Public institutions providing information are doing neither favour nor providing freebies. In a democracy, the government is accountable to people, not otherwise. It’s their democratic duty and constitutional mandate to ensure unhindered access to information on their functions and decisions.
His Majesty said, “Media will be vital in keeping people well informed and in encouraging debate and participation – key to a vibrant democracy.” The recent notifications and sanctions, including the demotion of public servants for speaking to media or posting on social media undermines the role of media a democracy.
The Kuensel this week rightly pointed out that “Officials with information are scared to talk to the media, including on social media. There is no room for criticism going by how people talking to the media are treated. Civil servants cannot criticise the office they work for. If they do so in mainstream or social media, they pay for it.”
The Constitution guarantees the explicit right of media including electronic. It also guarantees the Bhutanese the right to freedom of speech, opinion, and expression and the right to information. Article 1 (1) states that “Bhutan is the Sovereign Kingdom, and the Sovereign power belongs to the people of Bhutan.”
The only limitation provided by the Constitution on freedom of media or citizens from exercising these rights is reasonable restrictions, not absolute restrictions. Article 9 (7) mandates the state to “develop and execute policies to minimize inequalities of income, the concentration of wealth, and promote equitable distribution of public facilities among individuals and people living in different parts of the Kingdom”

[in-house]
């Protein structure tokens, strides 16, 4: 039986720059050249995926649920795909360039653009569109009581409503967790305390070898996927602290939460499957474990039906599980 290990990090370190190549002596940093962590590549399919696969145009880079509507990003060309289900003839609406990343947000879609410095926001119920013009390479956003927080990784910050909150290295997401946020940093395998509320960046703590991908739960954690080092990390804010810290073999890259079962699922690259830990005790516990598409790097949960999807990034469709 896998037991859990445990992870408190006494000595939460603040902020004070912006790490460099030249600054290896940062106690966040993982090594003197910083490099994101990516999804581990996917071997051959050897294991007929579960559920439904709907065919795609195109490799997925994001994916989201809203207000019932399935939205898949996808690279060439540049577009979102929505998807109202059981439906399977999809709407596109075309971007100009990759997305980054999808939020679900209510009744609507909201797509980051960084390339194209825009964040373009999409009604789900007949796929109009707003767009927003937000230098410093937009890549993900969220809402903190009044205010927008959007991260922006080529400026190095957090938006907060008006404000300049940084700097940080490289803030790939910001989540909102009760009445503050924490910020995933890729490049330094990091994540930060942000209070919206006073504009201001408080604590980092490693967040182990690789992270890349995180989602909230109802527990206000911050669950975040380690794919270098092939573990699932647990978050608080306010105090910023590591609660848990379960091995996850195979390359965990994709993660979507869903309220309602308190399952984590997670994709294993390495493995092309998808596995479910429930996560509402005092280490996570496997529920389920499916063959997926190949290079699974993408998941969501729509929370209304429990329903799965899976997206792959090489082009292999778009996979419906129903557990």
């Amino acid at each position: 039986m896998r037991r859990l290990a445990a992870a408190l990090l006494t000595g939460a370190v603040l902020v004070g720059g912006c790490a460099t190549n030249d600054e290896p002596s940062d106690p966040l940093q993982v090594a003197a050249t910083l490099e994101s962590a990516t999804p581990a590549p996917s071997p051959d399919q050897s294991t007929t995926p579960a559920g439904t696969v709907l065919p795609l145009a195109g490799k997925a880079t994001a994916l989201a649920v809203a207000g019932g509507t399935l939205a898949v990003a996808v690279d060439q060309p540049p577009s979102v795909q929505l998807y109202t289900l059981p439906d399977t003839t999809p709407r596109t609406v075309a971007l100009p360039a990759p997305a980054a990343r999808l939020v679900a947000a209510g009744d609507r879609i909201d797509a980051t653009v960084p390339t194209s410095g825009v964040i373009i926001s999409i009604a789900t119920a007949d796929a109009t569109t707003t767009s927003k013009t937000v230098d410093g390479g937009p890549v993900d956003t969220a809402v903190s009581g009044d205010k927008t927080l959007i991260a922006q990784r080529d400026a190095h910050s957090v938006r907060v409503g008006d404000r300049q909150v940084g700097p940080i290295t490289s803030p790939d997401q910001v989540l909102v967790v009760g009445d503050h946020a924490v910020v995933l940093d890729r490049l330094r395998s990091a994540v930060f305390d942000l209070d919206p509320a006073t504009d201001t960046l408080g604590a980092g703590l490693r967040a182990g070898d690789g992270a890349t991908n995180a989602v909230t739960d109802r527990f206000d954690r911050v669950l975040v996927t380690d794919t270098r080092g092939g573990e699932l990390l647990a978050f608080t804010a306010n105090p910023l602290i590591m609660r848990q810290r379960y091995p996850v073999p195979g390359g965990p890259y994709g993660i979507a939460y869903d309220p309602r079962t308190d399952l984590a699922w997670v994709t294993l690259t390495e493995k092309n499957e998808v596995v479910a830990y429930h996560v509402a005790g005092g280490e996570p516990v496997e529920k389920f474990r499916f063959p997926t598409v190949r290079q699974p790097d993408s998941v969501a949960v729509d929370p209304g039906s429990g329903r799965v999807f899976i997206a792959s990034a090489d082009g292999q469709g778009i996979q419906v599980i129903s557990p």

However, if public officials who are foot soldiers of government can not speak to the media or on social media, how will electorates know about the fulfilment of the promises of the government? It is no secret that our media are already exercising self-restraint and censorship, the new developments will further deprive the public’s right to information and hold the public servants accountable.
Supreme Court of India said: “freedom of the press is the heart of social and political discourse. The press has now assumed the role of the public educator making formal and non-formal education for the society. The purpose of the press is to advance the public interest by publishing facts and opinions without which a democratic electorate cannot make responsible judgments. To check malpractices which interfere with the free flow of information, democratic constitutions all over the world have made provisions guaranteeing the freedom of speech and expression laying down the limits of interference with it.”
If the public authorities continue to come up with such administrative regulations, the media either as an individual entity or through the Journalist Association of Bhutan must exercise the right to challenge such restrictions in the interest of the nation and democracy in the High Court and the Supreme Court under Article 7(23) of the Constitution. If not, the government will continue to come up with many more such limitations. The public authorities will continue to justify that there is media freedom causing a painful and slow death to media turning into a pure authoritarian system. The editorial or new coverage on these restrictions will remain merely an editorial piece and the media will remain the mouthpiece of the government of the day.
Disclaimer: The views expressed in this article are author’s own.